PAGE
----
On 29/09/2018, ron minnich <rminnich(a)gmail.com> wrote:
> On Sat, Sep 29, 2018 at 1:59 PM Sam Kuper <sam.kuper(a)uclmail.net> wrote:
>> Small momentary switches cost pennies and laptops usually have about a
>> hundred of them fitted, of various kinds. (Power on/off/suspend;
>> volume up/down; keyboard keys; maybe others.) So, fitting laptops with
>> momentary switches is definitely acceptable to manufacturers.
> I'm guessing you don't work in a company that designs or builds laptops :-)
True enough. I have worked at a company that designed and built other
consumer electronics, though, and spent time with people speccing PCBs
and custom silicon.
> b/c they agonize over parts like this. I ran into one situation where the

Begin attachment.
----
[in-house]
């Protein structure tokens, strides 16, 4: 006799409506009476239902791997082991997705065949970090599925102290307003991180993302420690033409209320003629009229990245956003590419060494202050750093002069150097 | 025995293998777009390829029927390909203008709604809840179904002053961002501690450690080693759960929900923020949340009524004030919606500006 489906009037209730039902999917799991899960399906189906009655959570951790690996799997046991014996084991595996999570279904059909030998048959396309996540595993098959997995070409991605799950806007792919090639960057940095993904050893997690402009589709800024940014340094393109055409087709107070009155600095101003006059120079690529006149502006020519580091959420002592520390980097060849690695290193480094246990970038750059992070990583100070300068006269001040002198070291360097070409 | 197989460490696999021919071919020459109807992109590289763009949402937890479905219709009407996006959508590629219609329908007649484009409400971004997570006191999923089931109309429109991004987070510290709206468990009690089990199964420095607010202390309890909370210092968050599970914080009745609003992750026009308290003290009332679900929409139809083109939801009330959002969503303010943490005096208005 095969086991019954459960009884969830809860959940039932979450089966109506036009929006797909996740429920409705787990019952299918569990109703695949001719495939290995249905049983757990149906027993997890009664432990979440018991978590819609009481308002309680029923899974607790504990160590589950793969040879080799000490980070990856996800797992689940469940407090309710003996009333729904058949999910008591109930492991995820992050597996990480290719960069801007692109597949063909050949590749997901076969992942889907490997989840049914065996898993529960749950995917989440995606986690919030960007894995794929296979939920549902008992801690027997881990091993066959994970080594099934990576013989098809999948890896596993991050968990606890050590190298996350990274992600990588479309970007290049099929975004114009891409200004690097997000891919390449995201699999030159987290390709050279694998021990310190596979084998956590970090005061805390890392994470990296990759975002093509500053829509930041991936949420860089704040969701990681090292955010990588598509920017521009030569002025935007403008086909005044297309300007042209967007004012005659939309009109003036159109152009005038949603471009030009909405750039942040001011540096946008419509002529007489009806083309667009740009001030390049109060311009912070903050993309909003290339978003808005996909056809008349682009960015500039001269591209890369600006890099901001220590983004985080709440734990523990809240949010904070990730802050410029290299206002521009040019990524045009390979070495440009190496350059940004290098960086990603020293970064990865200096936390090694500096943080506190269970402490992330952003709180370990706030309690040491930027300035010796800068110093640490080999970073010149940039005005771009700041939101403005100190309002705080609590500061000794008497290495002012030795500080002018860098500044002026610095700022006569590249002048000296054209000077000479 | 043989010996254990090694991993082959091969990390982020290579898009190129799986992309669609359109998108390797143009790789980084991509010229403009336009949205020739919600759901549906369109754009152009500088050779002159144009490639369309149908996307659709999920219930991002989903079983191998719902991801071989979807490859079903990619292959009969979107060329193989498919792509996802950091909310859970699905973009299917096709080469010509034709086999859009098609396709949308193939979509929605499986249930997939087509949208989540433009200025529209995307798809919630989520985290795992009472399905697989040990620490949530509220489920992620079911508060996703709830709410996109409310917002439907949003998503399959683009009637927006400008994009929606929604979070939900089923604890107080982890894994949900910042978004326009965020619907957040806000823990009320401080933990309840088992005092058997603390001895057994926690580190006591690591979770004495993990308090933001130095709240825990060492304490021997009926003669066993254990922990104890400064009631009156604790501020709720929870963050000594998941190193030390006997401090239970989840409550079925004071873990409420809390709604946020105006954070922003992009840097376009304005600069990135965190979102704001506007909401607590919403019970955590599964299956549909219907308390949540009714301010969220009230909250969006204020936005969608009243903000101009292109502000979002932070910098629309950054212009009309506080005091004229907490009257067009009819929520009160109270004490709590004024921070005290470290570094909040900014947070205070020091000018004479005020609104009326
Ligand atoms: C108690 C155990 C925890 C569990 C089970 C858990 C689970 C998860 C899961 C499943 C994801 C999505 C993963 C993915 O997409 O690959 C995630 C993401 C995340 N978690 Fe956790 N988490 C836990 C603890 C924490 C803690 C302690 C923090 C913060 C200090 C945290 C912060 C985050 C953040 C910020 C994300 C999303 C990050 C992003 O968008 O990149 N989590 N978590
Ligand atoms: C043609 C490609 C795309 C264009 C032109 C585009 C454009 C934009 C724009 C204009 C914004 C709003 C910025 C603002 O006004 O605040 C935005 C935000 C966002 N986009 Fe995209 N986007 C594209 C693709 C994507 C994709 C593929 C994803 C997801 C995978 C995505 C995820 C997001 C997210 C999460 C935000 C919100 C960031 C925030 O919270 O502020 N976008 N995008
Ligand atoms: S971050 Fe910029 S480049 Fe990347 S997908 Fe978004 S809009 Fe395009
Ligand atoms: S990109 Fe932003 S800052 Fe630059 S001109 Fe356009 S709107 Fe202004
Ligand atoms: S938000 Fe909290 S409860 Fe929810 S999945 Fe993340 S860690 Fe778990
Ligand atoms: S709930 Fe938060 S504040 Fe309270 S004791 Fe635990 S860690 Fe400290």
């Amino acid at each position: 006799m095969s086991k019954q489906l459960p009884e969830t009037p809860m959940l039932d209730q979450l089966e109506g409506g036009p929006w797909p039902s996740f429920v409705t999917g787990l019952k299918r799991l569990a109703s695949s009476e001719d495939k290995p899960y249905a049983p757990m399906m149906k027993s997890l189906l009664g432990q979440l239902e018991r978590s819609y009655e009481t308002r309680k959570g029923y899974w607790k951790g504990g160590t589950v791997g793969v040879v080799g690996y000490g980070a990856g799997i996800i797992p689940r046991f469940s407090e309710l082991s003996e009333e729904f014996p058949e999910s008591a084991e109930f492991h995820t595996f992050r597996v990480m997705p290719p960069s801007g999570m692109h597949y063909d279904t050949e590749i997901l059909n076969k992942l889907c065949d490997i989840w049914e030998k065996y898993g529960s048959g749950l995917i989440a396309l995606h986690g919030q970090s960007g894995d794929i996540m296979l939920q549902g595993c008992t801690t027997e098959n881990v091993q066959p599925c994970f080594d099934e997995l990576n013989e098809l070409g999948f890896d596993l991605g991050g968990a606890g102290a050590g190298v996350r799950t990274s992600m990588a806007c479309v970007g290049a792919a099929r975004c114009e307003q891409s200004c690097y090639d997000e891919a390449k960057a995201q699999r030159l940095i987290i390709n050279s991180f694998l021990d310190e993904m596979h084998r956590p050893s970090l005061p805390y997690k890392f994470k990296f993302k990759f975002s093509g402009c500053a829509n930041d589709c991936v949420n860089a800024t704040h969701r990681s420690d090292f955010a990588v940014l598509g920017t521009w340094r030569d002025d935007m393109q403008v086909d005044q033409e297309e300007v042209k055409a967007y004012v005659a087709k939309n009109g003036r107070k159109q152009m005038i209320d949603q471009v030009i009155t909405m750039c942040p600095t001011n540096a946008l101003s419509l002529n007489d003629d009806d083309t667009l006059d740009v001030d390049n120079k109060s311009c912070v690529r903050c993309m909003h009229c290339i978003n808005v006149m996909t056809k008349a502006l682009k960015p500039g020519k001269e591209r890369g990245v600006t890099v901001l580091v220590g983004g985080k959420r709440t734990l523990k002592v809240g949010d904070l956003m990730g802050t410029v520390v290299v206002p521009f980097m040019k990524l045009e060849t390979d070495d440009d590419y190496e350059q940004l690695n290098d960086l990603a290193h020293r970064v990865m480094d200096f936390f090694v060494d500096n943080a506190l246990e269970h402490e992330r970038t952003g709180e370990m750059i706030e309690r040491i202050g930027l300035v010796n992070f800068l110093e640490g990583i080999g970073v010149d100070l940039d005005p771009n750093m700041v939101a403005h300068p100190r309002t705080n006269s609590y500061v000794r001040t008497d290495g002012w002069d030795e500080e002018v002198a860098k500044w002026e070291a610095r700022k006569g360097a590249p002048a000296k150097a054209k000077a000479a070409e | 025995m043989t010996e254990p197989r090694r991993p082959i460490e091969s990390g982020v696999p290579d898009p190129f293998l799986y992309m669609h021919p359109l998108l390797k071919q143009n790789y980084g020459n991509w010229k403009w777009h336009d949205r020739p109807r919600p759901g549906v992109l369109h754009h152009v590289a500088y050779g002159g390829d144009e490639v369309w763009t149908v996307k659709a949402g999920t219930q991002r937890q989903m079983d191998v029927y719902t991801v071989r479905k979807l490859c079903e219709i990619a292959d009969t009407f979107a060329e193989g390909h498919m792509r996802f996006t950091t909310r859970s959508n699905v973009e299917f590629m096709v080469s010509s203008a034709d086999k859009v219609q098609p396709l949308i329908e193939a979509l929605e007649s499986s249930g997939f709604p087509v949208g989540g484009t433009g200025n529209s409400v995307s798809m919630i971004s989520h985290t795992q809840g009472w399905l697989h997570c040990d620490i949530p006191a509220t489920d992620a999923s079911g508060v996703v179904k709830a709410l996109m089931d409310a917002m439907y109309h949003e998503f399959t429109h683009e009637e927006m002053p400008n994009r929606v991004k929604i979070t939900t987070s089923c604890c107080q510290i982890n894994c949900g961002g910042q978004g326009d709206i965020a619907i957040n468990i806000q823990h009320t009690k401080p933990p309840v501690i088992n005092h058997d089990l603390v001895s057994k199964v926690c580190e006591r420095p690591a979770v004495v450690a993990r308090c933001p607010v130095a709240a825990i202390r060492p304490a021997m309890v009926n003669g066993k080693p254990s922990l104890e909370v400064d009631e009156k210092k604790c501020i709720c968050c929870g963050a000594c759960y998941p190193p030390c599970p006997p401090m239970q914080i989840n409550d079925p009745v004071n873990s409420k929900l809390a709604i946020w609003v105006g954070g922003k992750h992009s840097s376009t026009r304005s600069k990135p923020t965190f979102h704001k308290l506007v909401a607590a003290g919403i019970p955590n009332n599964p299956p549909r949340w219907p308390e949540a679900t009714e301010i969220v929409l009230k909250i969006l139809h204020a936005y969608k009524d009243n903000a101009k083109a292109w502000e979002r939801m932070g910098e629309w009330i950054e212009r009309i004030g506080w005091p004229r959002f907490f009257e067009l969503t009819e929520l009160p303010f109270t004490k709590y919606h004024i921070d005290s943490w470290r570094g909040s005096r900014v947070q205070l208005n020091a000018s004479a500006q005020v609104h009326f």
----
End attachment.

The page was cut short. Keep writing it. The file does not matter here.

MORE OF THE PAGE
> ODM removed a single pulldown to save cost. One little
> almost-too-small-to-see part which cost a fraction of a cent. But a laptop
> BOM is a consequence of thousands of decisions of this type.
> Nope, the switch is definitely a non-starter, esp. given that there are
> solutions that don't require it.
> It's not just the part. A single simple part like that has all kinds of
> follow-on effects that are not obvious unless you've been at a company
> which designs and builds consumer electronics.
Thank you for the perspective. I do understand that changing one
component can affect others.
Purism isn't a typical laptop company. The addition of hardware
switches, to control webcam, mic and Wi-Fi, is one of the USPs for
their Librem models. These undoubtedly had knock-on effects for the
BOM. Purism was undeterred by that. In that context...
I'm just asking for one more switch.
So, Youness and others at Purism: if you are reading this, please do
spec a momentary switch to control flashing on future Librems. Your
security-conscious users will thank you for it.